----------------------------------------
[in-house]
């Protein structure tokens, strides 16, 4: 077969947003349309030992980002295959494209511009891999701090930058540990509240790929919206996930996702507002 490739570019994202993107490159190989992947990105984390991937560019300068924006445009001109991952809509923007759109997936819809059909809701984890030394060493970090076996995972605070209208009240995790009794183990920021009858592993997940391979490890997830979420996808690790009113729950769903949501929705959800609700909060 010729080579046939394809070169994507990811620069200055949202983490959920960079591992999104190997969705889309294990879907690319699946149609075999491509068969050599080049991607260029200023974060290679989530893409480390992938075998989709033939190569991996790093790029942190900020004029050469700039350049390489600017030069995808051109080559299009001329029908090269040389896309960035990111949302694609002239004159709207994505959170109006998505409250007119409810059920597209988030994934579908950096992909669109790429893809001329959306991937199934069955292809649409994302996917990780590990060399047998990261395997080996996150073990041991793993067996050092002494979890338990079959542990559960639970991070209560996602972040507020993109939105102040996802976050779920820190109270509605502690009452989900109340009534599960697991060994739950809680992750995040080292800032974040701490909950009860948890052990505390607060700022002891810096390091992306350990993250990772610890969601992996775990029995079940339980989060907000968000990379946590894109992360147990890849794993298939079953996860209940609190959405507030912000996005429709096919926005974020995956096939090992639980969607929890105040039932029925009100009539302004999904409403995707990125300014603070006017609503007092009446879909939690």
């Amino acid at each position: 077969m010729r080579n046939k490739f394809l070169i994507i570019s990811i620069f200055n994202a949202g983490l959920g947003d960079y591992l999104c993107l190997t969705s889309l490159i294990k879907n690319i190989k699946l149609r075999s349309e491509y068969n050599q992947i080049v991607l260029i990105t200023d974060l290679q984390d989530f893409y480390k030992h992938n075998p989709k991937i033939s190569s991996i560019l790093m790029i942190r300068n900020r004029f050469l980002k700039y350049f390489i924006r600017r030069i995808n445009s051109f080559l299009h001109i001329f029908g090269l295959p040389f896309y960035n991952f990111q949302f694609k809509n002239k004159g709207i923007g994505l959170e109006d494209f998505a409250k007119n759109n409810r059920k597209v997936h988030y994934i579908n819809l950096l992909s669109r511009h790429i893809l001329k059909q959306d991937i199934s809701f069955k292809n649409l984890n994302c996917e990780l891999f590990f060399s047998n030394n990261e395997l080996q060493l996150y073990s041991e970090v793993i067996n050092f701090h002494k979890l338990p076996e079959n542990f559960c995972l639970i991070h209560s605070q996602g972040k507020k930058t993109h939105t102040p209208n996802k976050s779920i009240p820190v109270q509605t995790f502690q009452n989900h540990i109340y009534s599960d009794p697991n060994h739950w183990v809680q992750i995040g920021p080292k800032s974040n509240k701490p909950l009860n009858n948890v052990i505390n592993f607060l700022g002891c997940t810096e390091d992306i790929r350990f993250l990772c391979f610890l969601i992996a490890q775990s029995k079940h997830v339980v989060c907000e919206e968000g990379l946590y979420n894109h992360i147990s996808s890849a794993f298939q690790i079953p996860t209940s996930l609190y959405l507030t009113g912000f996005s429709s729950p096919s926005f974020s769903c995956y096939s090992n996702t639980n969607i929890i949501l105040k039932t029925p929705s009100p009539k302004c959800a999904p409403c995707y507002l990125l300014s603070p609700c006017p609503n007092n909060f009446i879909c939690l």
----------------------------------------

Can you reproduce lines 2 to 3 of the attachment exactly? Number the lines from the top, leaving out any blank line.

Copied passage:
């Protein structure tokens, strides 16, 4: 077969947003349309030992980002295959494209511009891999701090930058540990509240790929919206996930996702507002 490739570019994202993107490159190989992947990105984390991937560019300068924006445009001109991952809509923007759109997936819809059909809701984890030394060493970090076996995972605070209208009240995790009794183990920021009858592993997940391979490890997830979420996808690790009113729950769903949501929705959800609700909060 010729080579046939394809070169994507990811620069200055949202983490959920960079591992999104190997969705889309294990879907690319699946149609075999491509068969050599080049991607260029200023974060290679989530893409480390992938075998989709033939190569991996790093790029942190900020004029050469700039350049390489600017030069995808051109080559299009001329029908090269040389896309960035990111949302694609002239004159709207994505959170109006998505409250007119409810059920597209988030994934579908950096992909669109790429893809001329959306991937199934069955292809649409994302996917990780590990060399047998990261395997080996996150073990041991793993067996050092002494979890338990079959542990559960639970991070209560996602972040507020993109939105102040996802976050779920820190109270509605502690009452989900109340009534599960697991060994739950809680992750995040080292800032974040701490909950009860948890052990505390607060700022002891810096390091992306350990993250990772610890969601992996775990029995079940339980989060907000968000990379946590894109992360147990890849794993298939079953996860209940609190959405507030912000996005429709096919926005974020995956096939090992639980969607929890105040039932029925009100009539302004999904409403995707990125300014603070006017609503007092009446879909939690």
């Amino acid at each position: 077969m010729r080579n046939k490739f394809l070169i994507i570019s990811i620069f200055n994202a949202g983490l959920g947003d960079y591992l999104c993107l190997t969705s889309l490159i294990k879907n690319i190989k699946l149609r075999s349309e491509y068969n050599q992947i080049v991607l260029i990105t200023d974060l290679q984390d989530f893409y480390k030992h992938n075998p989709k991937i033939s190569s991996i560019l790093m790029i942190r300068n900020r004029f050469l980002k700039y350049f390489i924006r600017r030069i995808n445009s051109f080559l299009h001109i001329f029908g090269l295959p040389f896309y960035n991952f990111q949302f694609k809509n002239k004159g709207i923007g994505l959170e109006d494209f998505a409250k007119n759109n409810r059920k597209v997936h988030y994934i579908n819809l950096l992909s669109r511009h790429i893809l001329k059909q959306d991937i199934s809701f069955k292809n649409l984890n994302c996917e990780l891999f590990f060399s047998n030394n990261e395997l080996q060493l996150y073990s041991e970090v793993i067996n050092f701090h002494k979890l338990p076996e079959n542990f559960c995972l639970i991070h209560s605070q996602g972040k507020k930058t993109h939105t102040p209208n996802k976050s779920i009240p820190v109270q509605t995790f502690q009452n989900h540990i109340y009534s599960d009794p697991n060994h739950w183990v809680q992750i995040g920021p080292k800032s974040n509240k701490p909950l009860n009858n948890v052990i505390n592993f607060l700022g002891c997940t810096e390091d992306i790929r350990f993250l990772c391979f610890l969601i992996a490890q775990s029995k079940h997830v339980v989060c907000e919206e968000g990379l946590y979420n894109h992360i147990s996808s890849a794993f298939q690790i079953p996860t209940s996930l609190y959405l507030t009113g912000f996005s429709s729950p096919s926005f974020s769903c995956y096939s090992n996702t639980n969607i929890i949501l105040k039932t029925p929705s009100p009539k302004c959800a999904p409403c995707y507002l990125l300014s603070p609700c006017p609503n007092n909060f009446i879909c939690l």